Author Topic: Tax planning 2020  (Read 1151 times)

marty998

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Tax planning 2020
« on: June 10, 2020, 05:05:24 PM »
Itís a round about now most of us would be looking at taking steps to ensure we got the most out of the federal budget (unless youíre a SINK or DINK, in which case there are never any lollies in the goodie bag).

With the budget delayed to October, itís unlikely there will even be backdating of specials to the 2020 year, since most people will already have lodged their tax returns.

I donít have a clue whether I will owe tax or be due a refund (probably come out square on $48,000 odd of tax paid). But Iíve got my depreciation schedule done for my new property which should help.

What other strategies are you guys implementing at the moment in the final weeks of June?

mjr

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Re: Tax planning 2020
« Reply #1 on: June 10, 2020, 09:08:19 PM »
This will be my first financial year of no employment income - will be making a personal tax contribution to lower my taxable income to $18k and pay no income tax for the time since I started working !!

Unfortunately, with the dividend cuts, my taxable income will probably be too low for me to benefit from the full $25k - I have to wait for the estimated distribution amount from vanguard in the dying days of June to work out exactly how much to contribute,  SMSF though, so I can leave it until 30 June and still be sure it's received by the fund in time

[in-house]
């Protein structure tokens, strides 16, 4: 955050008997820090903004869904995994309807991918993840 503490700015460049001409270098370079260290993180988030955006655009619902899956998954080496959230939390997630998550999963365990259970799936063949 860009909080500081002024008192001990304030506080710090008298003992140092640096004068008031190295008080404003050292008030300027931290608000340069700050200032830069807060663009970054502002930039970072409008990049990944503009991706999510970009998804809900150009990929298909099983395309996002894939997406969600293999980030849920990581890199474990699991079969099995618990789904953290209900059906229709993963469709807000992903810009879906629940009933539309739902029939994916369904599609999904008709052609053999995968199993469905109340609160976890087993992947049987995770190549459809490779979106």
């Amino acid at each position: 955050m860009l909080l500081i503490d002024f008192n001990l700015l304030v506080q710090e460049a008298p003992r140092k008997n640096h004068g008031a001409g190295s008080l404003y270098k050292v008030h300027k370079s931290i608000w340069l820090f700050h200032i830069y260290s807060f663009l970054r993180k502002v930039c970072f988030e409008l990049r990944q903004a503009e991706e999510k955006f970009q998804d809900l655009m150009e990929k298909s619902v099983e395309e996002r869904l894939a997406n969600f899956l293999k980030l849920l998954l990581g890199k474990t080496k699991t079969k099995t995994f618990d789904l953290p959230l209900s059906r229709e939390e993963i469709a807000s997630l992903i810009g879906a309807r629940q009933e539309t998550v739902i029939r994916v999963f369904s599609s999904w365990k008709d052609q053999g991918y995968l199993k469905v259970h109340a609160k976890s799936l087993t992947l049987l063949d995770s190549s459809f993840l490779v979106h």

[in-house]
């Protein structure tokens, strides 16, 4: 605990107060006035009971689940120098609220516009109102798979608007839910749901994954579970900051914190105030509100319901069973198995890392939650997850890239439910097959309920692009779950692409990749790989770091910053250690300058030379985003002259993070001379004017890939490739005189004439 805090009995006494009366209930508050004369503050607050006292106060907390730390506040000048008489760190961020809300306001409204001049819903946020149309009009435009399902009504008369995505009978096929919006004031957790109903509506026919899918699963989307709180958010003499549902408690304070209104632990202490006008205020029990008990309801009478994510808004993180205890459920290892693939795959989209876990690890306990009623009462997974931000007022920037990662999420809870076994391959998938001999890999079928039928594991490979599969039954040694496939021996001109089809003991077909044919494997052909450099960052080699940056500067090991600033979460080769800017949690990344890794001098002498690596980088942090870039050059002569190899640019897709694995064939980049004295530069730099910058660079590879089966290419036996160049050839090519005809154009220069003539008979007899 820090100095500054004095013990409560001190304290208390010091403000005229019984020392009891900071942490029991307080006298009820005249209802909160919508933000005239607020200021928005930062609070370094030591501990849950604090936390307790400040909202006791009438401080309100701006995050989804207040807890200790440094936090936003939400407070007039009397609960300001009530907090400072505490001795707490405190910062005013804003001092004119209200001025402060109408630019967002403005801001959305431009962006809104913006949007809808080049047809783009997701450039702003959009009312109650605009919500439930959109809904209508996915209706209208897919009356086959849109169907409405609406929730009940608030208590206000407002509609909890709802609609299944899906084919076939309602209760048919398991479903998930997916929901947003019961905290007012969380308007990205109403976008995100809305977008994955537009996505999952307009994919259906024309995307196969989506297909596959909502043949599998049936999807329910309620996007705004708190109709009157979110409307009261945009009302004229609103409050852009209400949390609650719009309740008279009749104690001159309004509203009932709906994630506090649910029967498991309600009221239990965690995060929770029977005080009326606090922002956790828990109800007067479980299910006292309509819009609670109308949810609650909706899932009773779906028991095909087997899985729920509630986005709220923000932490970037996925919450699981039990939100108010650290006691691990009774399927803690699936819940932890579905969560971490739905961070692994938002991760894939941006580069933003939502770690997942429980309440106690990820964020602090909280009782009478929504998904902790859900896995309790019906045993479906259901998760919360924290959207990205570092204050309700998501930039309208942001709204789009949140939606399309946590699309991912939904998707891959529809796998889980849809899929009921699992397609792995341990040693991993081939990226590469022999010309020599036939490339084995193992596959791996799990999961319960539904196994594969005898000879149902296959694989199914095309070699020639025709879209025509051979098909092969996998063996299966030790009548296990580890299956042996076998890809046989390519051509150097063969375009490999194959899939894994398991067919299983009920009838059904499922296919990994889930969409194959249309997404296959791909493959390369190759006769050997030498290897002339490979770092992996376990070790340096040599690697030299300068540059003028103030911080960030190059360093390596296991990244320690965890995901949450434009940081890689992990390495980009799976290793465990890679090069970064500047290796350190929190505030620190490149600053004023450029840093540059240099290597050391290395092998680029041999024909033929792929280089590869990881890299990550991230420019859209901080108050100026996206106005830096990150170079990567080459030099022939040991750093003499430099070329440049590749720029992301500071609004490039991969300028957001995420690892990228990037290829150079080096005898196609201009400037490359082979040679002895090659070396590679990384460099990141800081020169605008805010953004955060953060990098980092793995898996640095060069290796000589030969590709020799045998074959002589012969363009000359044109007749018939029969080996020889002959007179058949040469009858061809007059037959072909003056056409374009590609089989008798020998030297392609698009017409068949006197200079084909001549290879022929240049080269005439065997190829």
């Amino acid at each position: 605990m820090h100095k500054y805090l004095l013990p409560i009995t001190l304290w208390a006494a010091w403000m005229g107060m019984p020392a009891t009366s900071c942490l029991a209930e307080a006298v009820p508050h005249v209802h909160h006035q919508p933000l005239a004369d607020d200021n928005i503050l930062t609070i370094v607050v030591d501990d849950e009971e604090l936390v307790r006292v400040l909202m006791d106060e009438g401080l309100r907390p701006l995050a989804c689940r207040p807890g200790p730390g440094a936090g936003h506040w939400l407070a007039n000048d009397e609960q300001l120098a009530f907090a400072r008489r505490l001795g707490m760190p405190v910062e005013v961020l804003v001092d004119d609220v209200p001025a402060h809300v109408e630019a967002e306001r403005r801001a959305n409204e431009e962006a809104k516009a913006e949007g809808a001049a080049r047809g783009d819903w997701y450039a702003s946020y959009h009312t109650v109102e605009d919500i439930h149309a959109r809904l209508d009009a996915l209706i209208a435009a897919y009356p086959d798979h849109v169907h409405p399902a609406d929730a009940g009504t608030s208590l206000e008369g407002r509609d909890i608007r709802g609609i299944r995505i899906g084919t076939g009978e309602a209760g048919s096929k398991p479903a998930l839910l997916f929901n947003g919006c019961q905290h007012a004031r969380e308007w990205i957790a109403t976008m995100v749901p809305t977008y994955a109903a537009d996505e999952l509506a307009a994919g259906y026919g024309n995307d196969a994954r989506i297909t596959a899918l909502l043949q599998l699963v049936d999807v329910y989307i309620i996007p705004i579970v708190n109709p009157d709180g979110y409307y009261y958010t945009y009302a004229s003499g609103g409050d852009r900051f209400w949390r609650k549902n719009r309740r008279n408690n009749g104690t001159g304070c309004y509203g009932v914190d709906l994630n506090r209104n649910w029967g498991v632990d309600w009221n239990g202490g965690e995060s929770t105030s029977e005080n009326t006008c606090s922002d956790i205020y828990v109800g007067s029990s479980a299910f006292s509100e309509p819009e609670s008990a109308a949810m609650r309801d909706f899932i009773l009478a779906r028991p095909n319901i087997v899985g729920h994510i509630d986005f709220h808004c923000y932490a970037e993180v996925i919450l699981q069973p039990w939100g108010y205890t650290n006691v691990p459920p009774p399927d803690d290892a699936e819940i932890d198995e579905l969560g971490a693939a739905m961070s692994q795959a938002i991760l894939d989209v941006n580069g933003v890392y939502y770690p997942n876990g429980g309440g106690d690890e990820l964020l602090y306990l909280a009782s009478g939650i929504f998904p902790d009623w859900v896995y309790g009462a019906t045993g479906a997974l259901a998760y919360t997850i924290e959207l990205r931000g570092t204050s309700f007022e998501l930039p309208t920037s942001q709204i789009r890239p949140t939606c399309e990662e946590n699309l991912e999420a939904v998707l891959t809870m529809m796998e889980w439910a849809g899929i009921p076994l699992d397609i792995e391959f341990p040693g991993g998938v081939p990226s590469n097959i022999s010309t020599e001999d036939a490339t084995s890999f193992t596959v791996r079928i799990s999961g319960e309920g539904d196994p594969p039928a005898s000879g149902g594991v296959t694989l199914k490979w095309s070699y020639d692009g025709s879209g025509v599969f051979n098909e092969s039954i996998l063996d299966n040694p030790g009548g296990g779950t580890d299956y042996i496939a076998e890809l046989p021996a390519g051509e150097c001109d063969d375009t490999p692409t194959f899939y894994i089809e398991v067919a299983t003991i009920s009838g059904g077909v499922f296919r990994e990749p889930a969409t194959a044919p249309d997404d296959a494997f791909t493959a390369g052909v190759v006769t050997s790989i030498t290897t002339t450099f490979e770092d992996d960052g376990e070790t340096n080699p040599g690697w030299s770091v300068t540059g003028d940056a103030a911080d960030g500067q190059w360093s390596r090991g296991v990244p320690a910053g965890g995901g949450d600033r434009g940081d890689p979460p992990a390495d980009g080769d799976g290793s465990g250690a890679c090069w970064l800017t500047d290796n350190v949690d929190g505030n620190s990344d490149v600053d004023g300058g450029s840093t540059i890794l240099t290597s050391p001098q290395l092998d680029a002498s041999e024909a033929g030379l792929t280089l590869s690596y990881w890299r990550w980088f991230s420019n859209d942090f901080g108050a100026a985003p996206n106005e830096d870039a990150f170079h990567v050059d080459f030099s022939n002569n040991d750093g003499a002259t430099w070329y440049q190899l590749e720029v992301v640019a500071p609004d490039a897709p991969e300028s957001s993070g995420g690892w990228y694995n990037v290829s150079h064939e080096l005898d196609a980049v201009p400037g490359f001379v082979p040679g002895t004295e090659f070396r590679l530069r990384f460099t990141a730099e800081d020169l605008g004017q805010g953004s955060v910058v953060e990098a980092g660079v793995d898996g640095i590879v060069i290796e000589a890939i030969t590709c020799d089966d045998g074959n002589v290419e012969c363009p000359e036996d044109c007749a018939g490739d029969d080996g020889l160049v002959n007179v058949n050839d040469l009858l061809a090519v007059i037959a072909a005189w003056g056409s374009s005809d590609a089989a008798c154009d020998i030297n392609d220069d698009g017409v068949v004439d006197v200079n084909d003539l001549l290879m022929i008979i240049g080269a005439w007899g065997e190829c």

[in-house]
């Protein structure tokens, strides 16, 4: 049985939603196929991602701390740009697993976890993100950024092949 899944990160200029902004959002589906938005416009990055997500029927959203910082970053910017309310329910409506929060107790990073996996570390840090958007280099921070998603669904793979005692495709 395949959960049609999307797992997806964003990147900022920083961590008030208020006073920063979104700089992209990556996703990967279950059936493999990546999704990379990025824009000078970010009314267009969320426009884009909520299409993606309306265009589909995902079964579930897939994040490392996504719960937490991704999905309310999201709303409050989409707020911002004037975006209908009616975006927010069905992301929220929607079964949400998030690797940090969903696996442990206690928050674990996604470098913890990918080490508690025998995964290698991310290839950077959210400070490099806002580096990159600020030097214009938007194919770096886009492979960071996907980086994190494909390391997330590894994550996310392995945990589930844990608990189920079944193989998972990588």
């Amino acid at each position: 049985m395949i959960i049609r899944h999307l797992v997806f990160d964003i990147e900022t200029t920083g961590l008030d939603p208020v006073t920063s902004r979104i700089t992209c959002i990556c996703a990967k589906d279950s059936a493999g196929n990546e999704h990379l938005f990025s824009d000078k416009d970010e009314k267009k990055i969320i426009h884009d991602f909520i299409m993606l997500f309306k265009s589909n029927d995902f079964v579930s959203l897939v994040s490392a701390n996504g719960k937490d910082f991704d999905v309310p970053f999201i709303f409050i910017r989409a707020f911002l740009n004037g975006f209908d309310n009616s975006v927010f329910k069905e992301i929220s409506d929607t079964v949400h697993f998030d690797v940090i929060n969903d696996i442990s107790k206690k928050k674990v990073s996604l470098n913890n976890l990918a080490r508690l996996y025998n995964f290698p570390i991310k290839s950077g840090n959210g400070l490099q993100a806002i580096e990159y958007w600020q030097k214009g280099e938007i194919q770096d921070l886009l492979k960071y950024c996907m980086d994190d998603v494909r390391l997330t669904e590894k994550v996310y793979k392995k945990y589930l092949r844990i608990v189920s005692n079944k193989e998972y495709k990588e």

Bloop Bloop

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Re: Tax planning 2020
« Reply #2 on: July 22, 2020, 08:53:36 AM »
Anyone reckon they might rush through stage 2 and stage 3 in the budget?

Everyone else seems to have gotten a cash splash. Would be nice for taxpayers to get their round.

marty998

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Re: Tax planning 2020
« Reply #3 on: July 23, 2020, 05:45:30 PM »
And how much will that add to the debt?

Voodoo economics is alive and kicking.

Cormann was a classic yesterday. Exasperated when asked about debt and deficit he said ďwhat else would you have us do?Ē Basically threw out the Liberal Party playbook of the last 20 years.

Those nutters at the IPA have been very very quiet lately.
« Last Edit: July 23, 2020, 06:37:16 PM by marty998 »

Bloop Bloop

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Re: Tax planning 2020
« Reply #4 on: July 23, 2020, 06:10:20 PM »
It's a lot less to add to the debt than all these stimulatory measures

And it gives people their own money back.

We can pay it all back with a decade of austerity.

marty998

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Re: Tax planning 2020
« Reply #5 on: July 23, 2020, 06:45:02 PM »
Well the problem is that it isnít going to be all the stimulatory. Because higher income earners donít spend it, theyíre more likely to invest it in shares or property.

So not only will there be higher debt/deficit, it wonít do that much for the real economy. Austerity will basically double down on that bad bet (see Europe).

We might celebrate a bigger personal bank balance with those tax cuts, but thereís not a lot of point to that right now at least not from my perspective. The past 6 months Iíve had pay rises and net worth growth of over $100k. People like you and I are doing it just fine in comparison to everyone else. Privilege is the word you donít want to hear but it does apply.